Leadership roles are increasingly being filled by younger generations of workers (Deloitte), which in turn presents new challenges in the workplace. One of these challenges is managing employees that are older than you. The following tips can help navigate this unique situation.
1. Lead by example and do so with confidence.
As a leader, you are expected to “walk-the-walk” and call the shots with confidence. There is no better way to prove your leadership skills than through your actions (AMA). Focus on performing your own job duties to the best of your ability—your team can recognize a job-well-done, and respect will follow.
2. Avoid the “me versus them” mentality.
Perhaps one of the most important things to keep in mind is that management is a give-and-take process. Strive for a symbiotic relationship with your team, in which the actions of one party (management) positively affect the situation of another party (group of employees) in a cyclical fashion. Creating a psychological boundary between yourself and your team members can be detrimental to the team’s overall success, because it can inhibit the trust-forming process.
3. Be consistent in your word and action.
Fairness and consistency are admirable leadership qualities, ones that your employees most likely desire in a manager, regardless of age. Give them the chance to learn what to expect by following through with your plans, and do not undermine your confidence by asking for permission when it comes to decision-making.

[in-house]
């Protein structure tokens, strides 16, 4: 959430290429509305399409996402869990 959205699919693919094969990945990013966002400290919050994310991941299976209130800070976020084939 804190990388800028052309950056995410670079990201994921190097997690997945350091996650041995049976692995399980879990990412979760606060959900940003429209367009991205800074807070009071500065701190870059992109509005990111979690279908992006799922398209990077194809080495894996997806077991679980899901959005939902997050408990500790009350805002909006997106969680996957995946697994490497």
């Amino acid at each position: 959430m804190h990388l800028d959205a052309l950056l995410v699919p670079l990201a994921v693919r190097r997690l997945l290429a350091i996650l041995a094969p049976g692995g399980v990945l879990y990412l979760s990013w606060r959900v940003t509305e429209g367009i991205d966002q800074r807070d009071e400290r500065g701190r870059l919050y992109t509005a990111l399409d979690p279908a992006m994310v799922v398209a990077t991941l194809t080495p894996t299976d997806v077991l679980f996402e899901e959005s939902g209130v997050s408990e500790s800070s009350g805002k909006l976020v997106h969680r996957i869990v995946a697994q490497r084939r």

4. Approach management with an open mind.
A team is made up of unique individuals, so naturally, managing in a “one-size-fits-all” manner will likely be ineffective. Be willing to learn valuable things from your more experienced employees, and let those insights guide your management strategy.
5. Seek feedback about what matters most to them.
Organizational research has highlighted differences regarding what the various generations of employees value in a job (SHRM). Recognizing that these differences exist is the first step. Use this information to create motivators and rewards that they value, such as flexible start and end times for better family-work integration.
6. Validate their experience and expertise by asking for insights regarding what currently works and what doesn’t.
Being a part of a solution makes people feel good, so give employees opportunities to chime in when department changes are made. Opening the lines of communication is an important step in helping employees feel they are valued and are helping influence decisions, as opposed to simply taking orders.
7. Make the human connection and take interest in their lives (Forbes).
In what ways can you relate to your employees that facilitate common ground? Regardless of your age, background, gender, and experience, there are many ways to make connections. By investing time in an effort to learn about your employees, you send a message showing that they matter.
Any manager-employee relationship takes time to develop mutual trust, respect, and confidence. With these considerations in mind, you may be better equipped to form relationships with and lead team members that defy age barriers. Listen to your employees, learn what they know and value, and be open to discussion of any issues that may come up. Finally, remember that you have earned a leadership position for a reason, and with time, your managerial skills will speak for themselves.